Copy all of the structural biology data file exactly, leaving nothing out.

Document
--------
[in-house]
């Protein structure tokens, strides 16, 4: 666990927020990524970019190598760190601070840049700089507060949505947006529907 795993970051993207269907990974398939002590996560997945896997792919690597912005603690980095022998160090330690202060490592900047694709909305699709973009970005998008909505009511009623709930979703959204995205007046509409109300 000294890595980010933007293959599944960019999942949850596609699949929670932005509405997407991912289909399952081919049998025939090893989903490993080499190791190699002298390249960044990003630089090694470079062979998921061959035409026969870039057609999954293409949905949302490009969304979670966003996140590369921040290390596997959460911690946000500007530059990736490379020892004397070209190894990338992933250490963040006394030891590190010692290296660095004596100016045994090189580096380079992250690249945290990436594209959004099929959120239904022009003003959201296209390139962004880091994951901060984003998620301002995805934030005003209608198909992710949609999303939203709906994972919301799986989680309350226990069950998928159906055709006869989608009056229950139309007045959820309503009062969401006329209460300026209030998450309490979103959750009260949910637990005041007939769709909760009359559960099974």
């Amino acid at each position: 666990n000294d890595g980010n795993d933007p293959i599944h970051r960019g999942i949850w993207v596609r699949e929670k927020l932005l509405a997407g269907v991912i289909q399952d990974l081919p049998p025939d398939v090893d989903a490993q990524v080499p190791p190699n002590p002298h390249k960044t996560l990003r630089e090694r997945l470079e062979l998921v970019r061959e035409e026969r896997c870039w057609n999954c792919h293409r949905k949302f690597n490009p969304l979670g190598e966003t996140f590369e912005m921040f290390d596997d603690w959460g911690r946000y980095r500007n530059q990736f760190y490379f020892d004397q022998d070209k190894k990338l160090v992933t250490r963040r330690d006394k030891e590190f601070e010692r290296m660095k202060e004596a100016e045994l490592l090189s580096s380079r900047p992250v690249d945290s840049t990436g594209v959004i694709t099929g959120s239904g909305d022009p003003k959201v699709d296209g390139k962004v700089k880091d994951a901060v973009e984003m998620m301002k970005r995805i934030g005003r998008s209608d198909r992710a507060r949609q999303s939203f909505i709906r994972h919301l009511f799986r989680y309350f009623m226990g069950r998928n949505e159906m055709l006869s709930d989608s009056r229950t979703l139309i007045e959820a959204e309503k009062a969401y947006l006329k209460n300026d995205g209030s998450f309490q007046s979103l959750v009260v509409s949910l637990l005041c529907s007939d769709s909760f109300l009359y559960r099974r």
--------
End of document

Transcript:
[in-house]
């Protein structure tokens, strides 16, 4: 666990927020990524970019190598760190601070840049700089507060949505947006529907 795993970051993207269907990974398939002590996560997945896997792919690597912005603690980095022998160090330690202060490592900047694709909305699709973009970005998008909505009511009623709930979703959204995205007046509409109300 000294890595980010933007293959599944960019999942949850596609699949929670932005509405997407991912289909399952081919049998025939090893989903490993080499190791190699002298390249960044990003630089090694470079062979998921061959035409026969870039057609999954293409949905949302490009969304979670966003996140590369921040290390596997959460911690946000500007530059990736490379020892004397070209190894990338992933250490963040006394030891590190010692290296660095004596100016045994090189580096380079992250690249945290990436594209959004099929959120239904022009003003959201296209390139962004880091994951901060984003998620301002995805934030005003209608198909992710949609999303939203709906994972919301799986989680309350226990069950998928159906055709006869989608009056229950139309007045959820309503009062969401006329209460300026209030998450309490979103959750009260949910637990005041007939769709909760009359559960099974």
């Amino acid at each position: 666990n000294d890595g980010n795993d933007p293959i599944h970051r960019g999942i949850w993207v596609r699949e929670k927020l932005l509405a997407g269907v991912i289909q399952d990974l081919p049998p025939d398939v090893d989903a490993q990524v080499p190791p190699n002590p002298h390249k960044t996560l990003r630089e090694r997945l470079e062979l998921v970019r061959e035409e026969r896997c870039w057609n999954c792919h293409r949905k949302f690597n490009p969304l979670g190598e966003t996140f590369e912005m921040f290390d596997d603690w959460g911690r946000y980095r500007n530059q990736f760190y490379f020892d004397q022998d070209k190894k990338l160090v992933t250490r963040r330690d006394k030891e590190f601070e010692r290296m660095k202060e004596a100016e045994l490592l090189s580096s380079r900047p992250v690249d945290s840049t990436g594209v959004i694709t099929g959120s239904g909305d022009p003003k959201v699709d296209g390139k962004v700089k880091d994951a901060v973009e984003m998620m301002k970005r995805i934030g005003r998008s209608d198909r992710a507060r949609q999303s939203f909505i709906r994972h919301l009511f799986r989680y309350f009623m226990g069950r998928n949505e159906m055709l006869s709930d989608s009056r229950t979703l139309i007045e959820a959204e309503k009062a969401y947006l006329k209460n300026d995205g209030s998450f309490q007046s979103l959750v009260v509409s949910l637990l005041c529907s007939d769709s909760f109300l009359y559960r099974r």